Now in it’s 31st year, Lauder has had the time to nurture a great number of traditions. Every class brings something new to the table that adds a little flavor to the distinct Lauder experience enjoyed by generations of Lauderites.
Some traditions are the kind we proudly display to any and all, such as a collective body of knowledge reflective in our Global Knowledge Lab projects, and some are better-kept secrets like our costume for caroling ahead of Winter Break. Some traditions stay within their tracks, often they involve rituals and shared experiences over immersion, and sometimes it’s the mere fact that we all share a set of professors that play a large role in shaping our global perspective. This past weekend had somewhat less of an academic inclination. But it was global and it was essential.
Lauder Day At The Beach (#LDATB)is fast becoming an age old tradition in which the two Lauder classes come together and descend upon an unsuspecting beach town in New Jersey to revel in everything the garden state has to offer. Importantly, beyond the ability to introduce some of our classmates to bastions of the Americana of yore like Manco & Manco Pizza, Tony Luke’s and “the boardwalk” – the tradition affords us a unique breathe of fresh air. You see it’s easy to get caught up in Wharton. Your calendar approaches its maximum capacity faster than you realize that the limit does not exist. But then came along LDATB. For some 24 odd hours the two Lauder classes came together in a setting where it was easier to get to know each other across track and class if only because the sun was shining brightly, the football was getting thrown around, people were playing fresco-bol and we were all sharing in the collective joys of the Econolodge. It gave me and a lot of my classmates a sense for the broader community beyond our class in a way that had been hinted at before in get-togethers, parties and the like that cannot be distilled into a single feeling. We heard about everyone’s backgrounds and ambitions in an unpretentious context that only progressed as we moved into an intimate, family-style Italian meal for 74 people. Relationships change somewhere between the spaghetti and meatballs and the eggplant Parmesan. It probably has something to do with the confused looks of the wait staff and diners around us wondering who the diverse multilingual crowd was, or maybe it was because in spite of our difference, the distinct impression we gave off was one of family. I’m guessing it was the latter.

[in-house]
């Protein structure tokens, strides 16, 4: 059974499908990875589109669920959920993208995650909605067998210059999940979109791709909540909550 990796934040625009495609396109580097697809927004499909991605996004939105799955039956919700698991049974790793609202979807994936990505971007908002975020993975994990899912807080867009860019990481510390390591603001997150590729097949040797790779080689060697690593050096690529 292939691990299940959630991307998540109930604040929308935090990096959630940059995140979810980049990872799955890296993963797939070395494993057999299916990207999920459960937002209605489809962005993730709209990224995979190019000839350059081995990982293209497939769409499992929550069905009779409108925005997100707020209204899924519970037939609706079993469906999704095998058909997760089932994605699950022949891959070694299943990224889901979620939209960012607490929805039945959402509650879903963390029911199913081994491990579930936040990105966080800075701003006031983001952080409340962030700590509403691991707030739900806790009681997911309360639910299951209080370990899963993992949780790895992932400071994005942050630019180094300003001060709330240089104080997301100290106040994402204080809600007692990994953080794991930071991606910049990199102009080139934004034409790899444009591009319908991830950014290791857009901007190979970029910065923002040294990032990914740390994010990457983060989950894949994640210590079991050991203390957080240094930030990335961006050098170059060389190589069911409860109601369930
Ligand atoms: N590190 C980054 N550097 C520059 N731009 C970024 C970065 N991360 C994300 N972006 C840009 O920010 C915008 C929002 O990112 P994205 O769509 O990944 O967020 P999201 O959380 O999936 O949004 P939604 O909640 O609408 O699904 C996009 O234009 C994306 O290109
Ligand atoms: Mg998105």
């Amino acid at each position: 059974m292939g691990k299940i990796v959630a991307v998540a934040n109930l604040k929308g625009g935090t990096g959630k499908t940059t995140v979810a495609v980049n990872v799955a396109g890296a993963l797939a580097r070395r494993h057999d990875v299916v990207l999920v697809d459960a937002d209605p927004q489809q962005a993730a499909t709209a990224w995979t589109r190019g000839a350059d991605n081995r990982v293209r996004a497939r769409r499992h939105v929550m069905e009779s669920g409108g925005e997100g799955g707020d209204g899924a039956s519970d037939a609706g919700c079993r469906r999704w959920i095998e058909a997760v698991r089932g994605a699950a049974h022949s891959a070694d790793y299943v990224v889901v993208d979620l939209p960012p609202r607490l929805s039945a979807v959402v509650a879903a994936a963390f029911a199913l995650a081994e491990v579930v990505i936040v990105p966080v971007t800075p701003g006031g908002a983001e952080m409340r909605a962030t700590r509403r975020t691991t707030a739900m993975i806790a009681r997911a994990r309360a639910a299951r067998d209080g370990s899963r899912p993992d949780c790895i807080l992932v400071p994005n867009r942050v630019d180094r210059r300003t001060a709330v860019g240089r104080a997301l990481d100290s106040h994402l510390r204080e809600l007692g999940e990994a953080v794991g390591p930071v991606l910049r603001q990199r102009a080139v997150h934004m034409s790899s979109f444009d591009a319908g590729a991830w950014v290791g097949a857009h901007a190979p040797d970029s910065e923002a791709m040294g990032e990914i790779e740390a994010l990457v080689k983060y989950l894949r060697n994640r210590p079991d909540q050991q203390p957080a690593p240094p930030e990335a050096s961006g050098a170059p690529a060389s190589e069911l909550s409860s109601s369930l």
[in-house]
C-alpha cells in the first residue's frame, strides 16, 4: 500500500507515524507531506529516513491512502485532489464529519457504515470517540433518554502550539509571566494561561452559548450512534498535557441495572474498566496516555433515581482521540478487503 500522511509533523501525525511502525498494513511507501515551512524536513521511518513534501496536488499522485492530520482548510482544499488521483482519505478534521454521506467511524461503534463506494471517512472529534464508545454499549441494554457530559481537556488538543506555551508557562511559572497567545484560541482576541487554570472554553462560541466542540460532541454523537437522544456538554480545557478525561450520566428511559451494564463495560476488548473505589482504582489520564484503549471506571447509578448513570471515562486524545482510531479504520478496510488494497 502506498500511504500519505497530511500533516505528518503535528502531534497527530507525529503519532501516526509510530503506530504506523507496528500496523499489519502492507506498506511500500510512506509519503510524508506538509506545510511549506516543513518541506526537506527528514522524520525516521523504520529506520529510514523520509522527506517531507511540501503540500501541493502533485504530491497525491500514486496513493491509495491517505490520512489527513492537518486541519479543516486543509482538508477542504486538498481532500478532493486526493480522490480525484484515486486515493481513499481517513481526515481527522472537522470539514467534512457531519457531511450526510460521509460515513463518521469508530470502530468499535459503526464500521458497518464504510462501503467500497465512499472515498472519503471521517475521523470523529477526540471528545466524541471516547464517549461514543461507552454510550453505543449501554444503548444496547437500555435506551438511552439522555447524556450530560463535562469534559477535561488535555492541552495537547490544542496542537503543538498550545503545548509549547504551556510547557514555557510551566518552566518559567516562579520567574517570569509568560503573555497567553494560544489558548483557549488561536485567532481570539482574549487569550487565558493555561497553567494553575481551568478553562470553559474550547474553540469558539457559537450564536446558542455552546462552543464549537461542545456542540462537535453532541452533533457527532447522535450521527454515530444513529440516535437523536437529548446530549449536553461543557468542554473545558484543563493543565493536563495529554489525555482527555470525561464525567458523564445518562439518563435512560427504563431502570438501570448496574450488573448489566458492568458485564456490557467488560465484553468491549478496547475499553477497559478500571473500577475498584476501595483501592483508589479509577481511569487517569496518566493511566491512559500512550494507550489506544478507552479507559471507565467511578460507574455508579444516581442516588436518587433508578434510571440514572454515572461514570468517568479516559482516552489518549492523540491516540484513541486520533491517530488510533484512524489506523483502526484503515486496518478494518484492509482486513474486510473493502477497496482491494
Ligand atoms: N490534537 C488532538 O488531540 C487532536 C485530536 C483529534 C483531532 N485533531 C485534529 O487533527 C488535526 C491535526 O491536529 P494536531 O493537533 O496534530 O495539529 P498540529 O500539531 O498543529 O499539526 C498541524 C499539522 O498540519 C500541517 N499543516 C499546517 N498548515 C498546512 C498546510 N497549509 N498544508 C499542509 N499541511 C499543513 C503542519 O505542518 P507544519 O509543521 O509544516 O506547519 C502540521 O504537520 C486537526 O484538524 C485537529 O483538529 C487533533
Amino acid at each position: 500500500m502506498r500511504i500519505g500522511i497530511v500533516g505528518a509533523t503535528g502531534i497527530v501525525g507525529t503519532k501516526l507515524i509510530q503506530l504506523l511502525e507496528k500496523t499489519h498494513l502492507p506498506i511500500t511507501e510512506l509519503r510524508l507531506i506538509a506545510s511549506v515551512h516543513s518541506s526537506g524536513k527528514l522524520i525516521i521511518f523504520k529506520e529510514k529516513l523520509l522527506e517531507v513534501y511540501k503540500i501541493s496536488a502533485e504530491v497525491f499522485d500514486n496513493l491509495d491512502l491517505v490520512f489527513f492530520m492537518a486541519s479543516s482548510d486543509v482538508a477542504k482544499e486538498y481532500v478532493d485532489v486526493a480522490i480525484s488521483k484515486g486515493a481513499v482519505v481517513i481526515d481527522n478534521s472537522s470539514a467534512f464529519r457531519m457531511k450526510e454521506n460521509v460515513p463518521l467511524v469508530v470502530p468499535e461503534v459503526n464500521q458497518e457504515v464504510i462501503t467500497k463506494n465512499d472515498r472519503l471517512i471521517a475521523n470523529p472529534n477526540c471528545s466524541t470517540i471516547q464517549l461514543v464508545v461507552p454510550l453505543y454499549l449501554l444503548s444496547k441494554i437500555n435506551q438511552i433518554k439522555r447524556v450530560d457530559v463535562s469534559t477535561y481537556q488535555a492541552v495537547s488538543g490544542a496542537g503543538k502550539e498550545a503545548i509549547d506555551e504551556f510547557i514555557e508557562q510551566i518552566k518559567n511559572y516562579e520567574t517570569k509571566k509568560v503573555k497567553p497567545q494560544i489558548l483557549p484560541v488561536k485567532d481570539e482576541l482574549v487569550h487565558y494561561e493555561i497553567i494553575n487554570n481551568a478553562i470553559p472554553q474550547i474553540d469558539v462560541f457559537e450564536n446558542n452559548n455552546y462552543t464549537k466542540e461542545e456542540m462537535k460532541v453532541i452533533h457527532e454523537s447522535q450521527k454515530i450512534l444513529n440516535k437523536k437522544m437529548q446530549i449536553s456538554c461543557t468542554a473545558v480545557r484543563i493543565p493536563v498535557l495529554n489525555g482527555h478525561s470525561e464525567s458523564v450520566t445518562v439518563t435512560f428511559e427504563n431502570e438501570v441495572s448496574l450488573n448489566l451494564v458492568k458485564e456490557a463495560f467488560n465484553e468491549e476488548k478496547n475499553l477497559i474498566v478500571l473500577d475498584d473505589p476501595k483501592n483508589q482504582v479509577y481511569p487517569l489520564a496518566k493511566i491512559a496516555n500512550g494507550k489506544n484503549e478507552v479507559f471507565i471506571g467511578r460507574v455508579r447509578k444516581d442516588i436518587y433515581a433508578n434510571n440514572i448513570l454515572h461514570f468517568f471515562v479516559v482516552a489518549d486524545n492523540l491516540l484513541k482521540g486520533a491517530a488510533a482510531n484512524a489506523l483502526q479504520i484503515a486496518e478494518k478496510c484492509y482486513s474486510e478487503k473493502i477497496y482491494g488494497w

By: Diego Hernandez Diaz (Wharton/Lauder Class of 2016)
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